On the first page of this new graphic autobiography, Sarah Glidden is packing for her imminent Birthright Israel trip. More specifically, she’s asking Jamil, her Muslim boyfriend, whether he thinks it’s a good idea to bring her books about the Israeli-Palestinian conflict. “You’ll be too busy seeing the real thing to have time to read about it,” he says. Reluctantly, she agrees.
In the bulkily-titled but very-readable How to Understand Israel in Sixty Days or Less, Glidden explores–with simple drawings, easygoing humor, and an unforgiving eye–both Birthright Israel and Israel itself. She signs up thinking it’ll be easy to poke holes in the Israeli narrative of events. But, after visiting the Israeli-controlled Golan Heights, and seeing how easy it would be for the Syrian military to bomb the Hula Valley, she starts to rethink things.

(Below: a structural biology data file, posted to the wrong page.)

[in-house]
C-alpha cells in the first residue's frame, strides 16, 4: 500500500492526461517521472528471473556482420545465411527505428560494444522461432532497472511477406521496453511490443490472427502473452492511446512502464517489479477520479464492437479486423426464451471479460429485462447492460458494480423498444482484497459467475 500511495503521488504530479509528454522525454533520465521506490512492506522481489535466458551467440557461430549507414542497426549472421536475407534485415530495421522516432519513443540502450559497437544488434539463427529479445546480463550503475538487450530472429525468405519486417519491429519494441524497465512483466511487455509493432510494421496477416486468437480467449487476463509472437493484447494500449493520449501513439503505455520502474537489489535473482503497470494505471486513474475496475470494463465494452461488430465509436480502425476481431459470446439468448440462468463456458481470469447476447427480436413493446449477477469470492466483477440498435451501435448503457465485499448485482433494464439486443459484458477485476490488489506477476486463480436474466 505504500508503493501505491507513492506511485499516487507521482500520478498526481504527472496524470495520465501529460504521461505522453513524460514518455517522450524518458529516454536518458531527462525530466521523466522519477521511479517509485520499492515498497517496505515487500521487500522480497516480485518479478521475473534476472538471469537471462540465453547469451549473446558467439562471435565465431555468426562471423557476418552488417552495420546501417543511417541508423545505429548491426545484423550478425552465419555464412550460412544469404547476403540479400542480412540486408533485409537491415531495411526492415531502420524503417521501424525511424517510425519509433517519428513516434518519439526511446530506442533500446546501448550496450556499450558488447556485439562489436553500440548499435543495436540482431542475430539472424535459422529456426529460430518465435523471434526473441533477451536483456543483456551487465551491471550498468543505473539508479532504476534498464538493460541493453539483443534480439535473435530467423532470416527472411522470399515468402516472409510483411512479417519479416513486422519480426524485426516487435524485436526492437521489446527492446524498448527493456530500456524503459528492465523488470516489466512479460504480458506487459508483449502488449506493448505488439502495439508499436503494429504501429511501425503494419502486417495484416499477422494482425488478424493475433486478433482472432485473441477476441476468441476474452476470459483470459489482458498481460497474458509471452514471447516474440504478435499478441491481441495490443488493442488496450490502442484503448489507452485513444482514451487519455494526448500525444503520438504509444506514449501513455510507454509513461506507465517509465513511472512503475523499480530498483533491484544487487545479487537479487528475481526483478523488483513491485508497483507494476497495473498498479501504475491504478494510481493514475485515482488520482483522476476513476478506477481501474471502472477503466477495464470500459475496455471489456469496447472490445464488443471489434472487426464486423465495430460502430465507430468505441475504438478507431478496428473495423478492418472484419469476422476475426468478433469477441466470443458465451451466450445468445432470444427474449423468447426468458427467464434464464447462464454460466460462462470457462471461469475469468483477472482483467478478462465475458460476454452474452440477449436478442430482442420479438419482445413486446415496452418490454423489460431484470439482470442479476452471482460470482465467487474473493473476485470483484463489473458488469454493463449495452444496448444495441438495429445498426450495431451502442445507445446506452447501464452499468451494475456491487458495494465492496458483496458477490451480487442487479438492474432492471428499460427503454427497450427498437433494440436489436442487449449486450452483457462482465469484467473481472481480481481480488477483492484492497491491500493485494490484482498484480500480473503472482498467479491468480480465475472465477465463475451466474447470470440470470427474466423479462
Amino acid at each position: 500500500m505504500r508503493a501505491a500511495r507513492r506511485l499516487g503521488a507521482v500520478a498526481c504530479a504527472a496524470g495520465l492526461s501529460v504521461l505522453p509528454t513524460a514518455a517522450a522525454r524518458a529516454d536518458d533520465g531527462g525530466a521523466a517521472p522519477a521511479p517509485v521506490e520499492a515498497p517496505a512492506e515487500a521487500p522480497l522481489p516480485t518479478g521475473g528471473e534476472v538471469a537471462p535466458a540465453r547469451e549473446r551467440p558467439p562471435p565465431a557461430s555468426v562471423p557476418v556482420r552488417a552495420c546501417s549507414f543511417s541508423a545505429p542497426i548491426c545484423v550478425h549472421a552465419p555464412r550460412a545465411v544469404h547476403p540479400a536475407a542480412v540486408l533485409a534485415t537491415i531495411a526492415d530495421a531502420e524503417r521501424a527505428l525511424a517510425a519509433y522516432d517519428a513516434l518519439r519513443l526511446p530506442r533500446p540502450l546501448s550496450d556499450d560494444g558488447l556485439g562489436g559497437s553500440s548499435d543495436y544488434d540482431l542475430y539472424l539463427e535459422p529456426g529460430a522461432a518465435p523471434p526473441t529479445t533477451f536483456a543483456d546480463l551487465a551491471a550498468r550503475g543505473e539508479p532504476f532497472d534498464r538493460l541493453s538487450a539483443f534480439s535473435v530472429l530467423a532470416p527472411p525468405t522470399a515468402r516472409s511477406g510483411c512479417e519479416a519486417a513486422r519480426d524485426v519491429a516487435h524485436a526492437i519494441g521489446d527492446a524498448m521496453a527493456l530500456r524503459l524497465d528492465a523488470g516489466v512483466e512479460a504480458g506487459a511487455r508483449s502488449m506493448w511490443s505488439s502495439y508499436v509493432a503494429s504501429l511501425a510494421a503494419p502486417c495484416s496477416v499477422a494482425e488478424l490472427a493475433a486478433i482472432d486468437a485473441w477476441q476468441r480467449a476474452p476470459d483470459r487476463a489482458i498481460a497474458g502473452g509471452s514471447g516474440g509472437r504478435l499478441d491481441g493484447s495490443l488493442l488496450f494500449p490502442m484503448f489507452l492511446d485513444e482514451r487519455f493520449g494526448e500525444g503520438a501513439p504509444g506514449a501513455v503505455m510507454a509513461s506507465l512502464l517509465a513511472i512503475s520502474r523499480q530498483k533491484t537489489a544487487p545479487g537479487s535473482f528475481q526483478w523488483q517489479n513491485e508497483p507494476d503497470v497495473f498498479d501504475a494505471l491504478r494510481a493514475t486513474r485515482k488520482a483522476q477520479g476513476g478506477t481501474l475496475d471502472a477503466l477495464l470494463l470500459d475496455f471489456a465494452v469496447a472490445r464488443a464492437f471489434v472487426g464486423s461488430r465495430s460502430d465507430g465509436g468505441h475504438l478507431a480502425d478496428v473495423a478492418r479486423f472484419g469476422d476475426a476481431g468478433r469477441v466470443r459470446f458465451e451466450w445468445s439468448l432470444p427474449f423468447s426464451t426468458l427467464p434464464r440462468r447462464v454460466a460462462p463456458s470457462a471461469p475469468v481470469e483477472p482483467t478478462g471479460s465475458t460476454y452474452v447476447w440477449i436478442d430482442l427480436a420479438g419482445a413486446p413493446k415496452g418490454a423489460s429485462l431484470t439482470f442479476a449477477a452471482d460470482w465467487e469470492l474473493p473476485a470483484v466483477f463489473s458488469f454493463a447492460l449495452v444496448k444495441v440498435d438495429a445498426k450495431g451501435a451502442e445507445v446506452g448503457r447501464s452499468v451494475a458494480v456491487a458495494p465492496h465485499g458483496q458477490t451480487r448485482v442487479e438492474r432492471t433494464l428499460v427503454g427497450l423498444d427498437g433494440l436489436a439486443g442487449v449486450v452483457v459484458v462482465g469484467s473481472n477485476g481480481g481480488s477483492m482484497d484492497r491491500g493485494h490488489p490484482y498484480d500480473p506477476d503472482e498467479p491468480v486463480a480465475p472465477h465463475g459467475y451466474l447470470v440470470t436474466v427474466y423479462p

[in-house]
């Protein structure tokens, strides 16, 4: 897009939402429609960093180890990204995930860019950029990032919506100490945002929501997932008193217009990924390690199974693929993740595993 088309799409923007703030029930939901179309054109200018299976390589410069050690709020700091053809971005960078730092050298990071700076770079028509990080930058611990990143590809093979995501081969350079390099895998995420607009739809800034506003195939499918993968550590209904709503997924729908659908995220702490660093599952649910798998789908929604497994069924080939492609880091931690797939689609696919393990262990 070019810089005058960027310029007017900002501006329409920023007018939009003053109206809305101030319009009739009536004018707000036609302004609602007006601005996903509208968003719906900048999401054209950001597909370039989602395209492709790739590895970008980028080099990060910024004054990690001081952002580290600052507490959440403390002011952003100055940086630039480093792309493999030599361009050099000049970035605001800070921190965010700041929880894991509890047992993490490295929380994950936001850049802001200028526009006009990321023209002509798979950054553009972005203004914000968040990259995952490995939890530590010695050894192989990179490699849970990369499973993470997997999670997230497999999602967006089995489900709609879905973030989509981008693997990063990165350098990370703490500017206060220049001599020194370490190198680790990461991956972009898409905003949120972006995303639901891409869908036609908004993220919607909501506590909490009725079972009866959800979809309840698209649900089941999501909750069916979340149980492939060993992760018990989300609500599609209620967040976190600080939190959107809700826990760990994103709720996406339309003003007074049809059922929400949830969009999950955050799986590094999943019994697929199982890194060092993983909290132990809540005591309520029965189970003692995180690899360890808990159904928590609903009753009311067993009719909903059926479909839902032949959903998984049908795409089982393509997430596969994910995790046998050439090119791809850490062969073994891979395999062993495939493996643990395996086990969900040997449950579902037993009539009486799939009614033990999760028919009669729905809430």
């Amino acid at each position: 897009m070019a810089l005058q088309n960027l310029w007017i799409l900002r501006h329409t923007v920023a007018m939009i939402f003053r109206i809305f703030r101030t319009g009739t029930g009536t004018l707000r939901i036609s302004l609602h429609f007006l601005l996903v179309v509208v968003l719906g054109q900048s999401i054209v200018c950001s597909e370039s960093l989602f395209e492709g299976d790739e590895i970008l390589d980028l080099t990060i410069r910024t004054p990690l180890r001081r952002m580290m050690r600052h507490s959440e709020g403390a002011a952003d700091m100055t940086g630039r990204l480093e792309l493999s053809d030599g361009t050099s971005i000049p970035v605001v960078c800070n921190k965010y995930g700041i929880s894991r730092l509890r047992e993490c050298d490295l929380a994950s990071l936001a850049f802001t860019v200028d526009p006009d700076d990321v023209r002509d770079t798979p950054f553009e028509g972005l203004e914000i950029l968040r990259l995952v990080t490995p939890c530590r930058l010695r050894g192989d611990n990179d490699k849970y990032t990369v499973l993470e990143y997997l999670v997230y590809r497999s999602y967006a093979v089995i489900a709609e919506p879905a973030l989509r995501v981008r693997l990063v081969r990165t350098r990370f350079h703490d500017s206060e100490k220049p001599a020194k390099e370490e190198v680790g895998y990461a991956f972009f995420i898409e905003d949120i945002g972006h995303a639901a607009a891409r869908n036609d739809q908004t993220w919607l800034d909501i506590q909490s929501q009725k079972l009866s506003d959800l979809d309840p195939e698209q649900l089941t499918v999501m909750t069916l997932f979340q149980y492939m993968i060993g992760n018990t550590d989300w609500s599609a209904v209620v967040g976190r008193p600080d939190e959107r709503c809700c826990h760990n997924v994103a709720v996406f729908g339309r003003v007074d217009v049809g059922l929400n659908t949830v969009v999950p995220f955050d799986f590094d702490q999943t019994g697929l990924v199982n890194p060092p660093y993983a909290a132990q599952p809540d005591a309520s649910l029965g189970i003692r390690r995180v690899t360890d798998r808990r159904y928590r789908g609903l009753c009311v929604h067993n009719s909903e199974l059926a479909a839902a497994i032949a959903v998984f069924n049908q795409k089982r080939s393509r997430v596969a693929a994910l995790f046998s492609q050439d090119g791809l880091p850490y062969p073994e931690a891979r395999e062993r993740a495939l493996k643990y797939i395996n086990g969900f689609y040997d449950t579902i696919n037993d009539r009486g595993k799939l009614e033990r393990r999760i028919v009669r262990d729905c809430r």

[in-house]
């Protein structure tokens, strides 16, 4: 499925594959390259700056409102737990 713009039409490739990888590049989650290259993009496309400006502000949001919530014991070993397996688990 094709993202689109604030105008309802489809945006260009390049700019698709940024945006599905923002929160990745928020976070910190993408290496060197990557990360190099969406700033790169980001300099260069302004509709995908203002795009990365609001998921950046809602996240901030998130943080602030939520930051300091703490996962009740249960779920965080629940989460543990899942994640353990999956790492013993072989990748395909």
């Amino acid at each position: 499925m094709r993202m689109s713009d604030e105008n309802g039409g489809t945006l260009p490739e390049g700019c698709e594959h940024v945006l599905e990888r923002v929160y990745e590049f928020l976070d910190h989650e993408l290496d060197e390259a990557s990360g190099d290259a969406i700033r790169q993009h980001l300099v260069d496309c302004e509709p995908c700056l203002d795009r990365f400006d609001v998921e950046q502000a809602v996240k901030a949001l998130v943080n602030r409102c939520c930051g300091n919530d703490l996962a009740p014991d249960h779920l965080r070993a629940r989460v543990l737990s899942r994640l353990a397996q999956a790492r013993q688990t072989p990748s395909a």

Sarah is determined not to be swayed by propaganda, and she plays out several dialectics in her mind. In a courtroom scene, Glidden plays both the defense and prosecution, examining Israel’s right to exist; on a kibbutz, she jumps inside a photograph and debates Zionism with its founders. But nothing is clear-cut, and in a late-night phone call, Jamil accuses her of selling out.
Sarah doesn’t reach any definite conclusions. Neither does the book, which ends with her abrupt departure, without the West Bank visit that Sarah’s been determined to make. The story isn’t perfect, but it’s a passionate and conflicted view of Israel–and it’s unsettlingly real.